Following arguments by counsel, the trial court concluded that Jones had violated his probation. Jones's subsequent motion for a new hearing was denied and Jones was sentenced to four years' imprisonment. Jones appeals, arguing that the State failed to prove by a preponderance of the evidence that he had violated his probation by possessing cocaine. Jones contends that there was no evidence that he possessed the cocaine or was even aware that there was cocaine on the premises.
The State responds that there was sufficient evidence that Jones was aware of the drug activity and had possessed the cocaine. In particular, the State notes: (1) Jones's flight from the police; (2) Jones's proximity to the cocaine when discovered; (3) the presence of narcotics paraphernalia and other people elsewhere in the house; and (4) Officer Clague's expert testimony suggesting that Jones possessed the cocaine because Miller had the money.
We shall first address the State's contention that Jones's flight to the upstairs closet could have been and probably was considered by the trial judge as evidence of Jones's consciousness of guilt. It is true that flight may be considered as evidence of consciousness of guilt. See People v. Williams, 266 Ill. App. 3d 752, 640 N.E.2d 1275, 203 Ill. Dec. 902 (1994). However, a defendant's mere presence at the scene of the crime, even when coupled with flight, is not enough to prove guilt. See People v. Reid, 136 Ill. 2d 27, 554 N.E.2d 174, 143 Ill. Dec. 239 (1990). The State was required to show some link between Jones and the cocaine. See People v. Adams, 242 Ill. App. 3d 830, 610 N.E.2d 763, 182 Ill. Dec. 894 (1993).
The State seeks to establish this link by noting Jones's proximity to the baggie of cocaine. However, although Jones was found inside a small closet near the baggie of cocaine, Marcus Miller was also found in that same small closet. Certainly, given the relatively small quantity of cocaine involved, Miller could have possessed it and hid it in the closet without Jones ever having been aware of its presence. Cf. People v. Pintos, 133 Ill. 2d 286, 549 N.E.2d 344, 139 Ill. Dec. 832 (1989) (defendant's knowledge of cocaine could be inferred where defendant was present when arrangements were being made for the drug transaction and where nine kilograms of cocaine was carried in open cardboard box). Moreover, Miller himself admitted hiding the cocaine in the closet and the State failed to present any reliable evidence to the contrary.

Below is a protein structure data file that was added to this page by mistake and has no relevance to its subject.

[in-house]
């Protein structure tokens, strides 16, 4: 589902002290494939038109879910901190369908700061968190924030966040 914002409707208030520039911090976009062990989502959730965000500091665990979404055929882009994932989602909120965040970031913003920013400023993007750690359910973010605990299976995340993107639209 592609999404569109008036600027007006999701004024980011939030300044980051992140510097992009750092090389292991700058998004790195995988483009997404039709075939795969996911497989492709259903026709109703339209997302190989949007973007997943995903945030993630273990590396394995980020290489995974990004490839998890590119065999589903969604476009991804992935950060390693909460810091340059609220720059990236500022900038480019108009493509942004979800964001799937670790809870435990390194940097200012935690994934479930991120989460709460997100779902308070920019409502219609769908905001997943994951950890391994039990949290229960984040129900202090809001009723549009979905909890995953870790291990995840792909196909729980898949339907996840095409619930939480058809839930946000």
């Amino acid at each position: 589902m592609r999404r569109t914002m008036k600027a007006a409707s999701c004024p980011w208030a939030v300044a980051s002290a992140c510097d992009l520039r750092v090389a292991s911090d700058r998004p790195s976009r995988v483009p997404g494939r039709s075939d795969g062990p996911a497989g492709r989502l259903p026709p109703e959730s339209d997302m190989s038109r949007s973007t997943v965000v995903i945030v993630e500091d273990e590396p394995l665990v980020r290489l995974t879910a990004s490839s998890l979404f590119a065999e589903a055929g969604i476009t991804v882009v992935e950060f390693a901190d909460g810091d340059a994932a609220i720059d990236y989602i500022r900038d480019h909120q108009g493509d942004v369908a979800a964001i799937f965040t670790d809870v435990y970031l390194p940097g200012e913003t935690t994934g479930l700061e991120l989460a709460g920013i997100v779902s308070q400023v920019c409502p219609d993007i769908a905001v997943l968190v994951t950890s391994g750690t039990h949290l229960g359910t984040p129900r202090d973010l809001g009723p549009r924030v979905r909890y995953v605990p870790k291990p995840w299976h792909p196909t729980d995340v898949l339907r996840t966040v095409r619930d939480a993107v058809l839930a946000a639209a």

The State next notes the presence of narcotics paraphernalia and people in the kitchen and suggests that Jones must have been aware of the drug activity in the house. However, our review of the record reveals that the State did not establish that Jones was aware of the narcotics paraphernalia or the people in the kitchen. The police testified that upon entering the house they observed people, cocaine, and cocaine pipes in the kitchen. While in the kitchen, the police did not see Miller and Jones in the living room. The police officers' failure to see Miller and Jones supports Jones's testimony that when he was in the living room he did not, and could not, see into the kitchen area.
In a final effort to link Jones to the cocaine, the State relies upon Officer Clague's "expert testimony" suggesting that Jones must have possessed the cocaine because Miller had the money. However, we find Clague's testimony to be of questionable value. First, we note that Clague was only qualified as an expert in drug paraphernalia, yet his testimony concerned how drug transactions occurred. More importantly, Clague failed to clearly articulate a convincing basis for his conclusion that Jones possessed the cocaine. Obviously, the discovery of a large quantity of cash in Miller's pocket may tend to implicate Miller with the cocaine by suggesting that the money came from drug dealing. See People v. Jones, 269 Ill. App. 3d 797, 635 N.E.2d 961, 200 Ill. Dec. 622 (1994). However, Officer Clague's testimony that the discovery of the cash on Miller would serve to connect Jones to the cocaine was mere speculation.
In conclusion, there was a lack of evidence connecting Jones to the cocaine discovered in the closet. It is apparent that the defendant's probation was revoked based upon his mere presence in the vicinity where the cocaine was found. We believe that affirming such a result sets an unsettling and dangerous precedent. See People v. Adams, 242 Ill. App. 3d 830, 610 N.E.2d 763, 182 Ill. Dec. 894 (1993). The judgment of the circuit court of Knox County is reversed.
HOLDRIDGE, P.J., and LYTTON, J., concur.